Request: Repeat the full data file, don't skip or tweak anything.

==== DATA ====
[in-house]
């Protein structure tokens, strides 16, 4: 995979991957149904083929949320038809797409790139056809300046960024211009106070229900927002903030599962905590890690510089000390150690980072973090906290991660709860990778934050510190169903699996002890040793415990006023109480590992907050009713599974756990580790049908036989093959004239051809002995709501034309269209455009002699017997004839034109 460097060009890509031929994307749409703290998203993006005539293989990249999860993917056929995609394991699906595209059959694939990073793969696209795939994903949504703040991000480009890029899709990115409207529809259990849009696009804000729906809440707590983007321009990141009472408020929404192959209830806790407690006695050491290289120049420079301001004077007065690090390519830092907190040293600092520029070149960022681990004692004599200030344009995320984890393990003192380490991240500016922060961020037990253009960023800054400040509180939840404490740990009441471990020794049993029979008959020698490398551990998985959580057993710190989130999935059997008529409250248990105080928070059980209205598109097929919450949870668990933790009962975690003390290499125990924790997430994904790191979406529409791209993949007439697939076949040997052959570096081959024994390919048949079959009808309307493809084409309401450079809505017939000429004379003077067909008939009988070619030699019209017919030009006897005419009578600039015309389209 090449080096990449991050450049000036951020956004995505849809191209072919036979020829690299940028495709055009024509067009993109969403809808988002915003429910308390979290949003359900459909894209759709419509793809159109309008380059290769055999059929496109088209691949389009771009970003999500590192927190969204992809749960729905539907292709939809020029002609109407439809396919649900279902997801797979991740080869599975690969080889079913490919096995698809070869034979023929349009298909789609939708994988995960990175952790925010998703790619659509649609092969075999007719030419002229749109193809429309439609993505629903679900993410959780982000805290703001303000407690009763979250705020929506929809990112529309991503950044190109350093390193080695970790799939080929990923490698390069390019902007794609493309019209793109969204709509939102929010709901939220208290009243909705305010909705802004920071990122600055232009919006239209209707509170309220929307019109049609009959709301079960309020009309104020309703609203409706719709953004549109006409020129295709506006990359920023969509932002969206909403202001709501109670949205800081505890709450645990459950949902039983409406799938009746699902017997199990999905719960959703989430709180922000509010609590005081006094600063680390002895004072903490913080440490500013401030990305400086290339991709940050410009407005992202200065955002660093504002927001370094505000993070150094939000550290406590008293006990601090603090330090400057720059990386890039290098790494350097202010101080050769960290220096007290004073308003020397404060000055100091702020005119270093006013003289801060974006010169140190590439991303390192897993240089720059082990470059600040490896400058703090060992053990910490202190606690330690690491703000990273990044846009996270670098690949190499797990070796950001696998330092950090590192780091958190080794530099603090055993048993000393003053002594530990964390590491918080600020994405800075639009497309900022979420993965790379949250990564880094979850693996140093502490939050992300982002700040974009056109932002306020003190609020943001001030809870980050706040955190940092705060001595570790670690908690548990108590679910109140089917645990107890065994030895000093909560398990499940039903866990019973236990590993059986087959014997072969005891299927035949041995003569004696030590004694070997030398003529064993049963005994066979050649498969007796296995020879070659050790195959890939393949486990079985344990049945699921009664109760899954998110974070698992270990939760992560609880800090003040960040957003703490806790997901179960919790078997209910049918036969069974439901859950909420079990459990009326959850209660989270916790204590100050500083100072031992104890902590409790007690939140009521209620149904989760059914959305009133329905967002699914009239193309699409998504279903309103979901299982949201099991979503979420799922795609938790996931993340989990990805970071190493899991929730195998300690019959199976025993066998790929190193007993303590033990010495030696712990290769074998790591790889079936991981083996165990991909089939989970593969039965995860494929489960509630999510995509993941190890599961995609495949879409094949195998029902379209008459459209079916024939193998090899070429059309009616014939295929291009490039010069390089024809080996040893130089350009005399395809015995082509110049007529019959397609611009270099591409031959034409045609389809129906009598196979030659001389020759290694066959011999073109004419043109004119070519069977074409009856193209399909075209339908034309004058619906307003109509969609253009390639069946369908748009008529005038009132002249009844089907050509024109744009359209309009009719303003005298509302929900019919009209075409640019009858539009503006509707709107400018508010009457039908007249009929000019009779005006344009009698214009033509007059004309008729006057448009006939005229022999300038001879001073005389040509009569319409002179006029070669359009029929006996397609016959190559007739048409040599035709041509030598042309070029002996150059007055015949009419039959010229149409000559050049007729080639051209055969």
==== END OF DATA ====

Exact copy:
[in-house]
């Protein structure tokens, strides 16, 4: 995979991957149904083929949320038809797409790139056809300046960024211009106070229900927002903030599962905590890690510089000390150690980072973090906290991660709860990778934050510190169903699996002890040793415990006023109480590992907050009713599974756990580790049908036989093959004239051809002995709501034309269209455009002699017997004839034109 460097060009890509031929994307749409703290998203993006005539293989990249999860993917056929995609394991699906595209059959694939990073793969696209795939994903949504703040991000480009890029899709990115409207529809259990849009696009804000729906809440707590983007321009990141009472408020929404192959209830806790407690006695050491290289120049420079301001004077007065690090390519830092907190040293600092520029070149960022681990004692004599200030344009995320984890393990003192380490991240500016922060961020037990253009960023800054400040509180939840404490740990009441471990020794049993029979008959020698490398551990998985959580057993710190989130999935059997008529409250248990105080928070059980209205598109097929919450949870668990933790009962975690003390290499125990924790997430994904790191979406529409791209993949007439697939076949040997052959570096081959024994390919048949079959009808309307493809084409309401450079809505017939000429004379003077067909008939009988070619030699019209017919030009006897005419009578600039015309389209 090449080096990449991050450049000036951020956004995505849809191209072919036979020829690299940028495709055009024509067009993109969403809808988002915003429910308390979290949003359900459909894209759709419509793809159109309008380059290769055999059929496109088209691949389009771009970003999500590192927190969204992809749960729905539907292709939809020029002609109407439809396919649900279902997801797979991740080869599975690969080889079913490919096995698809070869034979023929349009298909789609939708994988995960990175952790925010998703790619659509649609092969075999007719030419002229749109193809429309439609993505629903679900993410959780982000805290703001303000407690009763979250705020929506929809990112529309991503950044190109350093390193080695970790799939080929990923490698390069390019902007794609493309019209793109969204709509939102929010709901939220208290009243909705305010909705802004920071990122600055232009919006239209209707509170309220929307019109049609009959709301079960309020009309104020309703609203409706719709953004549109006409020129295709506006990359920023969509932002969206909403202001709501109670949205800081505890709450645990459950949902039983409406799938009746699902017997199990999905719960959703989430709180922000509010609590005081006094600063680390002895004072903490913080440490500013401030990305400086290339991709940050410009407005992202200065955002660093504002927001370094505000993070150094939000550290406590008293006990601090603090330090400057720059990386890039290098790494350097202010101080050769960290220096007290004073308003020397404060000055100091702020005119270093006013003289801060974006010169140190590439991303390192897993240089720059082990470059600040490896400058703090060992053990910490202190606690330690690491703000990273990044846009996270670098690949190499797990070796950001696998330092950090590192780091958190080794530099603090055993048993000393003053002594530990964390590491918080600020994405800075639009497309900022979420993965790379949250990564880094979850693996140093502490939050992300982002700040974009056109932002306020003190609020943001001030809870980050706040955190940092705060001595570790670690908690548990108590679910109140089917645990107890065994030895000093909560398990499940039903866990019973236990590993059986087959014997072969005891299927035949041995003569004696030590004694070997030398003529064993049963005994066979050649498969007796296995020879070659050790195959890939393949486990079985344990049945699921009664109760899954998110974070698992270990939760992560609880800090003040960040957003703490806790997901179960919790078997209910049918036969069974439901859950909420079990459990009326959850209660989270916790204590100050500083100072031992104890902590409790007690939140009521209620149904989760059914959305009133329905967002699914009239193309699409998504279903309103979901299982949201099991979503979420799922795609938790996931993340989990990805970071190493899991929730195998300690019959199976025993066998790929190193007993303590033990010495030696712990290769074998790591790889079936991981083996165990991909089939989970593969039965995860494929489960509630999510995509993941190890599961995609495949879409094949195998029902379209008459459209079916024939193998090899070429059309009616014939295929291009490039010069390089024809080996040893130089350009005399395809015995082509110049007529019959397609611009270099591409031959034409045609389809129906009598196979030659001389020759290694066959011999073109004419043109004119070519069977074409009856193209399909075209339908034309004058619906307003109509969609253009390639069946369908748009008529005038009132002249009844089907050509024109744009359209309009009719303003005298509302929900019919009209075409640019009858539009503006509707709107400018508010009457039908007249009929000019009779005006344009009698214009033509007059004309008729006057448009006939005229022999300038001879001073005389040509009569319409002179006029070669359009029929006996397609016959190559007739048409040599035709041509030598042309070029002996150059007055015949009419039959010229149409000559050049007729080639051209055969």